Symposium Spotlight: Ambitions and Challenges of a Confederate Navy European Ironclad Squadron

Welcome back to our yearly spotlight series, highlighting speakers and topics for our upcoming symposium. Over the coming weeks, we will continue to feature previews of our speaker’s presentations for the 2022 Emerging Civil War Symposium. We’ll also be sharing suggested titles that you may want to read in preparation for these programs. This week we feature Neil P. Chatelain.

Break the blockade!

It was the Confederate Navy’s continuous mandate. President Abraham Lincoln’s blockade of the Confederate coastline was a constant reminder of U.S. naval superiority. Its continuous presence deprived the Confederacy of much-needed supplies and stymied international recognition. Breaching this barrier would affect the war from political, economic, and diplomatic standpoints.

Locally built Confederate ironclads were originally envisioned to break the blockade directly. They failed on three separate occasions: at the Mississippi River’s delta in October 1861, at Hampton Roads in March 1862, and at Charleston in January 1863. Stronger warships were needed.

As battles dotted the American landscape, a shadow war waged across Europe by a few dozen diplomats, agents, and naval officers over whether the Confederacy would forge a naval force capable of contesting the United States. Elements of this conflict are well known, such as the acquisition and deployment of the Confederate commerce raiders Florida, Alabama, and Shenandoah. The other major element of this European naval campaign is far more obscure, but might have tipped the war to the Confederacy’s favor by providing an ironclad squadron capable of breaking the blockade.

HMS Wivern, one of the famed turreted Laird rams contracted for in England by the Confederacy, never flew the Confederate flag. (NH 52526, U.S. Navy History and Heritage Command)

Confederate Navy Secretary Stephen Mallory sought to build an ironclad squadron abroad. Some of the Confederacy’s most senior and capable naval officers, including Captain Samuel Barron, Commander James Bulloch, and Commander Matthew Fontaine Maury, were dispatched to realize this fleet of modern ironclads and wooden warships. Scouring England, Scotland, France, and Austria, contracts were signed for five ironclads and four wooden corvettes to be delivered in late 1863 and early 1864. If properly manned and armed, this flotilla might breach the Atlantic seaboard’s blockade, potentially opening the Confederacy to critical supplies, disrupting U.S. military campaigns, threatening Abraham Lincoln’s reelection, and realizing international recognition of Jefferson Davis’ government.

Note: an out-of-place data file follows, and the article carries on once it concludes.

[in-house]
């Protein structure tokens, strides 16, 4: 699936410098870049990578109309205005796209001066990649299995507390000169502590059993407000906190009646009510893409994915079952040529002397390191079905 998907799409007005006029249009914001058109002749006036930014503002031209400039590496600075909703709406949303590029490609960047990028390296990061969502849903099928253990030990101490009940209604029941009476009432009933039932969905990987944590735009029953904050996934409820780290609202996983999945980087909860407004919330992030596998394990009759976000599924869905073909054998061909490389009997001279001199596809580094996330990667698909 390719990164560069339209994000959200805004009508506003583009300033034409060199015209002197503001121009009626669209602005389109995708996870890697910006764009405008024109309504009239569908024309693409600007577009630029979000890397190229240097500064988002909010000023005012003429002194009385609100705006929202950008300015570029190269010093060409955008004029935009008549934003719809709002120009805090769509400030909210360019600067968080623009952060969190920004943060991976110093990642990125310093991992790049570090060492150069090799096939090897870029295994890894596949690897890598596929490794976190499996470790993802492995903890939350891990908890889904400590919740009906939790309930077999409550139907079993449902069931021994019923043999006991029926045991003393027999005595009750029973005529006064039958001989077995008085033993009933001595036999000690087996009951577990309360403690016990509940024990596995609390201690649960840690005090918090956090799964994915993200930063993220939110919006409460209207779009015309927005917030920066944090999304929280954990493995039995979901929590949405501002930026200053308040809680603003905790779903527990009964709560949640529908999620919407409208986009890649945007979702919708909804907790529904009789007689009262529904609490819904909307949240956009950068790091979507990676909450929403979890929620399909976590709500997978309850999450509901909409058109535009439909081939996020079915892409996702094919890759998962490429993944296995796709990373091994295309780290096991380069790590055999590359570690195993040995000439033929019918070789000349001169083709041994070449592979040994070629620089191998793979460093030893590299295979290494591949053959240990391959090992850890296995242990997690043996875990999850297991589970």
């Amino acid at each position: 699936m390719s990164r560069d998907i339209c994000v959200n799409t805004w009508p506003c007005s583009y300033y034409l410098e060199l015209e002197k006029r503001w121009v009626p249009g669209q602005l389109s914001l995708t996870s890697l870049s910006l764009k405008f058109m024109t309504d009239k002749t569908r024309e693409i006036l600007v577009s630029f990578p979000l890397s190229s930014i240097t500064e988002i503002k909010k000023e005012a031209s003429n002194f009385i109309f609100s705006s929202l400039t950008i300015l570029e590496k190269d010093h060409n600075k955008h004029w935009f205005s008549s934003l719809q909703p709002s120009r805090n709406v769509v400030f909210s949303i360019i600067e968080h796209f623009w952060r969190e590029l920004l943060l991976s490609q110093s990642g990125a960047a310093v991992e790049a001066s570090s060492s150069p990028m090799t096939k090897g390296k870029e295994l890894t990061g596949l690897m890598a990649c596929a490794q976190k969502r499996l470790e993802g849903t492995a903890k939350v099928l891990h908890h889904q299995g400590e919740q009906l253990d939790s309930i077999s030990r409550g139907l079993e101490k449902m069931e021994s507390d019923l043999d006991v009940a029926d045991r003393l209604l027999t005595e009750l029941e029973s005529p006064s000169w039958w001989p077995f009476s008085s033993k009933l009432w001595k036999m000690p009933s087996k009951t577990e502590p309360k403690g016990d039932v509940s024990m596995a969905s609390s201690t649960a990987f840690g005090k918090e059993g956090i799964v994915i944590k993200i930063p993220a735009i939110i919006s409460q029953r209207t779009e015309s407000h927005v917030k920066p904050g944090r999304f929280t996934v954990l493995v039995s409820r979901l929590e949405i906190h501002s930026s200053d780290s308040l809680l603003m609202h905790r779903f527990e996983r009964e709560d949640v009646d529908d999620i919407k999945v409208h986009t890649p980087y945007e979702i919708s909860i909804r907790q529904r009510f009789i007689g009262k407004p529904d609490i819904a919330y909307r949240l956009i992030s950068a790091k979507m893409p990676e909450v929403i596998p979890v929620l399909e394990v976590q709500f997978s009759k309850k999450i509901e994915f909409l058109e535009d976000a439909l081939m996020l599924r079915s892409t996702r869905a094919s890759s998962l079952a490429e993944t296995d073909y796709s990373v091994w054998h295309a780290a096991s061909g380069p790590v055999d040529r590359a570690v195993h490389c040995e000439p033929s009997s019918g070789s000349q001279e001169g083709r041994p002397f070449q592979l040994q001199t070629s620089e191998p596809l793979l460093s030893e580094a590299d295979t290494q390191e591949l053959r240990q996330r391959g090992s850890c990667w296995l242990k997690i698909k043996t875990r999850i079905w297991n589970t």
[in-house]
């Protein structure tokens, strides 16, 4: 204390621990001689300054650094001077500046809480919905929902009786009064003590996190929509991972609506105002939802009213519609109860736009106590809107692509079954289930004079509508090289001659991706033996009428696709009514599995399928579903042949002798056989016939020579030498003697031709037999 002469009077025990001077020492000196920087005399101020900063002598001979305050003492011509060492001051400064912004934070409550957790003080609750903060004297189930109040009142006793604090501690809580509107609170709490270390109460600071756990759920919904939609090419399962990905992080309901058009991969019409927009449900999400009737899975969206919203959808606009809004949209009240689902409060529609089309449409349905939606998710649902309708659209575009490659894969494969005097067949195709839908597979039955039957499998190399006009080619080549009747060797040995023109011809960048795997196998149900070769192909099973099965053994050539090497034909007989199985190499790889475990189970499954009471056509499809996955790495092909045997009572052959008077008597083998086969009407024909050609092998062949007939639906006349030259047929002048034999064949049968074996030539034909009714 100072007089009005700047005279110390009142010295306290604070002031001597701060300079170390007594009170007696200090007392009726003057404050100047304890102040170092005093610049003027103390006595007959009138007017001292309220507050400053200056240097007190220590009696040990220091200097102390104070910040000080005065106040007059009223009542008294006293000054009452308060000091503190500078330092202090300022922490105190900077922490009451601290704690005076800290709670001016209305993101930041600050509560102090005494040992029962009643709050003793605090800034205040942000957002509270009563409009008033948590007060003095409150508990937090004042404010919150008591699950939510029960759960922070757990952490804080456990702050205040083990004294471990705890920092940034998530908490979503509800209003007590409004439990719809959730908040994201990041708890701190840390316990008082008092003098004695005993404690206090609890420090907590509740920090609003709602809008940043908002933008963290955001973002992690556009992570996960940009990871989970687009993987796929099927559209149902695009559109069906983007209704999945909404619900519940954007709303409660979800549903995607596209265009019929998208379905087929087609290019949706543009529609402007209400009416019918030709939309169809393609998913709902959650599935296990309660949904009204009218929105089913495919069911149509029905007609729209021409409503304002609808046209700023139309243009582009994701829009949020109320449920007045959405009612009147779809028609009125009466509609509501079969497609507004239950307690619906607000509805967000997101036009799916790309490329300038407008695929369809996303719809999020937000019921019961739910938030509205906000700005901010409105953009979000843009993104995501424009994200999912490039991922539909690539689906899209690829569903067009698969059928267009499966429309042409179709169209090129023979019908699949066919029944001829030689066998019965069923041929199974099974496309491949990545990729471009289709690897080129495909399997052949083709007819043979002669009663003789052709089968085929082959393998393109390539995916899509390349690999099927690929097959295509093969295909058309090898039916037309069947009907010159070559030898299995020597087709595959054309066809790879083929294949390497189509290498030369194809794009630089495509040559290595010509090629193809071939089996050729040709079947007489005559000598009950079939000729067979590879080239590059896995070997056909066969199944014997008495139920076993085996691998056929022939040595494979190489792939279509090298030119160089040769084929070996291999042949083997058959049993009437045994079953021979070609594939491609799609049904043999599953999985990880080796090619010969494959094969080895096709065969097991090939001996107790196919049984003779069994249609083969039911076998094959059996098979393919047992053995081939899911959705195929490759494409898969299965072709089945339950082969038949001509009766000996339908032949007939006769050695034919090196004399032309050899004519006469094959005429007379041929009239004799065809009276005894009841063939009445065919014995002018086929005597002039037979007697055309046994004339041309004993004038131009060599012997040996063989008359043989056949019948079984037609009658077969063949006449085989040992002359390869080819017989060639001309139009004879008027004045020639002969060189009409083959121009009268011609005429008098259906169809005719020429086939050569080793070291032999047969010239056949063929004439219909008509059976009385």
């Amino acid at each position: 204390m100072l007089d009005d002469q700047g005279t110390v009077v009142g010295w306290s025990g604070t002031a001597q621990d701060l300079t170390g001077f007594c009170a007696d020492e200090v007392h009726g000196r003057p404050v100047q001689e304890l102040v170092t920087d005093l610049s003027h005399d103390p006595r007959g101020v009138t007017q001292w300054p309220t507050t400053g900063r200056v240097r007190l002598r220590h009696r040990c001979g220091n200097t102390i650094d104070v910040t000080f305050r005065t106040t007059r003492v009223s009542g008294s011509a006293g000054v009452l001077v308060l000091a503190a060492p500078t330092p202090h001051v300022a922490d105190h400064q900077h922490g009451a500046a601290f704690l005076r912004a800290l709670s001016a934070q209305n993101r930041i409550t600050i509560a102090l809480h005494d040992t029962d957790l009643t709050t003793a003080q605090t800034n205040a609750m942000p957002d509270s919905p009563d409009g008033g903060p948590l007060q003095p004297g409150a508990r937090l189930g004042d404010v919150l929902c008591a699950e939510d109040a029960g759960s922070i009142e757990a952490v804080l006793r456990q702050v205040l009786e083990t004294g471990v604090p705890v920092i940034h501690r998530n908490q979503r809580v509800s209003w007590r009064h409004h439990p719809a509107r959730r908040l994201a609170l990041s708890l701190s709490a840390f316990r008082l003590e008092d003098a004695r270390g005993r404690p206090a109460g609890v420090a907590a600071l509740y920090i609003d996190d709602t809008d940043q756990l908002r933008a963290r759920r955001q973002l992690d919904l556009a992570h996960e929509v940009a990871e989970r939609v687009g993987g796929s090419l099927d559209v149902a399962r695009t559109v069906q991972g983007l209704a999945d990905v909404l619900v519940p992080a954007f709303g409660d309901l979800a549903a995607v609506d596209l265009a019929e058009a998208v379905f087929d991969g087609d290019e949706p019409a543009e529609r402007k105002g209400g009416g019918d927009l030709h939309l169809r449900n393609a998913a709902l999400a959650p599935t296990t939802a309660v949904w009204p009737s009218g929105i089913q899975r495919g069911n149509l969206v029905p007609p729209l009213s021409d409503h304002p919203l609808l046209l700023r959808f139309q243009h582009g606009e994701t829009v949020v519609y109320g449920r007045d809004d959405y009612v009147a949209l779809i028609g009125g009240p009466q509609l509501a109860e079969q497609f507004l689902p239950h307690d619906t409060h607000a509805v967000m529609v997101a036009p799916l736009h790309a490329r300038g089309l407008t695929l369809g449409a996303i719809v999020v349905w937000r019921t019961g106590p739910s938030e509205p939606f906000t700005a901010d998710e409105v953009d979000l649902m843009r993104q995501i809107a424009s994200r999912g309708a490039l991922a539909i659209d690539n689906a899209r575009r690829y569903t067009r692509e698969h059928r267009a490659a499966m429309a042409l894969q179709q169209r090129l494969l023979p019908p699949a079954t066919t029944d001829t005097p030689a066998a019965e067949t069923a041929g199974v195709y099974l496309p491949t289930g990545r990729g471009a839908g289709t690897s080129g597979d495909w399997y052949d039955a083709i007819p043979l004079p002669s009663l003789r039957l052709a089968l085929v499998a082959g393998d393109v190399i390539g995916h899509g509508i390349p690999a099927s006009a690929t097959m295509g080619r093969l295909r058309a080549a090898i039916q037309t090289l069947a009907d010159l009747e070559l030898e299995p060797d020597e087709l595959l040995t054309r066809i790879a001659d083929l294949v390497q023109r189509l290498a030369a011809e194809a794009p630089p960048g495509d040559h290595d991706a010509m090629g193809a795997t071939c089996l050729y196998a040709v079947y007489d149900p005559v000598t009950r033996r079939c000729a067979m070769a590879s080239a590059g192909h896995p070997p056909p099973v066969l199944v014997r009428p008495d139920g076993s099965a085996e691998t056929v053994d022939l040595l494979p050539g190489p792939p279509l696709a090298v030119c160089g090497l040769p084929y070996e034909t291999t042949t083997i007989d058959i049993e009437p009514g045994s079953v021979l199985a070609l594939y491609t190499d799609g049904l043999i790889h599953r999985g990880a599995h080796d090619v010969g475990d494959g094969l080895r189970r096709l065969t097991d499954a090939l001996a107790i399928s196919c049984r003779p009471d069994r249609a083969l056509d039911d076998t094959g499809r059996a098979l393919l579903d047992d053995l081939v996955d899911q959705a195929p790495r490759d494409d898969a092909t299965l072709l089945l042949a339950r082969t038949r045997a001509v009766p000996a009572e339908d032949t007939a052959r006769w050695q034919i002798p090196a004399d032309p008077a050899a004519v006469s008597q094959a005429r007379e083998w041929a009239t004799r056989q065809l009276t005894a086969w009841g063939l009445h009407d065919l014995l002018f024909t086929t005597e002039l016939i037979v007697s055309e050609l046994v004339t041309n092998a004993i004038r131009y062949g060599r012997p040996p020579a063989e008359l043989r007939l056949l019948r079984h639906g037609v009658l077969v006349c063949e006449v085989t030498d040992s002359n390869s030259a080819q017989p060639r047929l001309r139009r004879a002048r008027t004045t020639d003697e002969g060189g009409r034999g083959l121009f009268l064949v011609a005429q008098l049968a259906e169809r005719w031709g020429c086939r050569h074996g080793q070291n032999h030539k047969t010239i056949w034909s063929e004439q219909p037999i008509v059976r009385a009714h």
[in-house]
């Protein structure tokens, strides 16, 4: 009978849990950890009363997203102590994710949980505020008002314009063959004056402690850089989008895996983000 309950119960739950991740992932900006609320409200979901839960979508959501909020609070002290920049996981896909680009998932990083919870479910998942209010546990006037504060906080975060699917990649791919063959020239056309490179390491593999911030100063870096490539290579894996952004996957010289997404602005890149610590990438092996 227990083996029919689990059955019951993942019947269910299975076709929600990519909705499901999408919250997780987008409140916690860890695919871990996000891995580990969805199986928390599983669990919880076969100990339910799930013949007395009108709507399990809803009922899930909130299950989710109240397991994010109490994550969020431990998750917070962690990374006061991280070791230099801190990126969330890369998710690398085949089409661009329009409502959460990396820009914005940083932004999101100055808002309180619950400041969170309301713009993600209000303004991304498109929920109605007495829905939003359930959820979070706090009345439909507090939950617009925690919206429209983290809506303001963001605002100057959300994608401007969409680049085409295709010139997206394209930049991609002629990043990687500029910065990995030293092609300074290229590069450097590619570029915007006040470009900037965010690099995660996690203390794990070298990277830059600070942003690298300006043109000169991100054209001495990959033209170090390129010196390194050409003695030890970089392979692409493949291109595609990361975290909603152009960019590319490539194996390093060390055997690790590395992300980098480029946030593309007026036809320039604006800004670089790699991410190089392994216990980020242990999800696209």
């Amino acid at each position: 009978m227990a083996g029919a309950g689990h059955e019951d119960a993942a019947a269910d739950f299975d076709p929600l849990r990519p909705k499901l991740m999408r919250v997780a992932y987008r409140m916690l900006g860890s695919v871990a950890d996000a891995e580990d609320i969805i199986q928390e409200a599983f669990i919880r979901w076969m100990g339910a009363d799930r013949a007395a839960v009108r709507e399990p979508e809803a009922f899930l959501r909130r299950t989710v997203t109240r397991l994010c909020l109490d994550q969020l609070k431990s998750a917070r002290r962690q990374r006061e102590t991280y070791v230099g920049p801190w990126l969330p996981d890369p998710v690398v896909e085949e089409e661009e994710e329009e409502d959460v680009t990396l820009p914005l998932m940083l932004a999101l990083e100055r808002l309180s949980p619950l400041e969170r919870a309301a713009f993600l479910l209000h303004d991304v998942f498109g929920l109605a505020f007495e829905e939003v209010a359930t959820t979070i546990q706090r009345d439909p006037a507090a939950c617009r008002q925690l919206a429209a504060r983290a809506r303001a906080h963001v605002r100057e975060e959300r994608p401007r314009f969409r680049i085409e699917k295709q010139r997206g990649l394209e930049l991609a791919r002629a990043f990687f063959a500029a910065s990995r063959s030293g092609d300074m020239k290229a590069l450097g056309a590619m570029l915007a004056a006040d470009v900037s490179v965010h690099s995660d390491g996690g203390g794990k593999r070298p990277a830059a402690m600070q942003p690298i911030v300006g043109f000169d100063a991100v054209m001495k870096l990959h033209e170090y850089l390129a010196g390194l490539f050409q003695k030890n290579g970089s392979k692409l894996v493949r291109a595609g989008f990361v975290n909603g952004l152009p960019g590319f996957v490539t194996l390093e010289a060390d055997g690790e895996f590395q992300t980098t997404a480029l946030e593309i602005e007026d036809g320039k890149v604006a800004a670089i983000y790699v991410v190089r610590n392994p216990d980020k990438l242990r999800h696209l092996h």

The French-built CSS Stonewall, photographed in Spain, was the only Confederate ironclad built in Europe. It made it to North American waters too late to affect the war. (Library of Congress LC-DIG-ppmsca-33848)

A Confederate squadron of five ironclads, supplemented by wooden steamers, could match the ironclads and wooden warships blockading individual Confederate ports in numbers and strength, that is if it could be safely built, delivered to the Confederacy’s agents, properly manned, and adequately armed and supplied. To secure this squadron, the Confederacy waged misinformation campaigns across northern Europe and the Mediterranean Sea. By keeping contracts secret, using European intermediaries, hinting at foreign ownership, and seeking acquiescence from sympathetic European governments, Confederate agents hoped to sneak their ships out to sea past the noses of United States diplomats.

They failed.

Counters by U.S. diplomats and enforcement of European neutrality laws challenged these clandestine efforts, and though all five ironclads and four corvettes were eventually built, only one ever flew the Confederate ensign, and far too late to materially affect the war. The blockade remained in place and Abraham Lincoln’s reelection was secured, paving the way to a final U.S. victory.

Find more information on our 2022 Symposium by clicking here.

4 Responses to Symposium Spotlight: Ambitions and Challenges of a Confederate Navy European Ironclad Squadron

  1. It is reported that “a single Argentine submarine could have disrupted British operations during the 1982 Falklands War.” And a single Confederate States of America submarine attempted operations during the War Between the States… just one of many “innovative attempts at disruption,” along with Laird Rams. If delivered in early 1863 as contracted, these powerful ironclad vessels, impervious to attacks by anything then afloat, had potential to re-open Southern ports and threaten Northern ports. And the war may have continued just that little bit bloodier, and longer. The British decision NOT to allow the delivery of these weapons of war… was inspired.

    1. Great points to bring up. At the symposium I will be examining the critical British decision, as well as those of other European powers, to intervene in these Confederate naval acquisitions. I will also look at the capabilities of the Laird rams, as well as other vessels. A close comparison of their armament and armor with that of U.S. blockading forces might bring forth some interesting surprises.

    2. Perhaps counter-intuitive, the attached link to “Early British Ironclads” describes the identification of the “optimum thickness of iron plate,” the challenge of breech-loader versus muzzle-loading artillery, and the adoption of the turret aboard warships. And, beginning at the 46 minute 20 second mark and running four minutes: a concise description and brief history of the Laird Rams. Published by Drachinifel on 11 AUG 2021:

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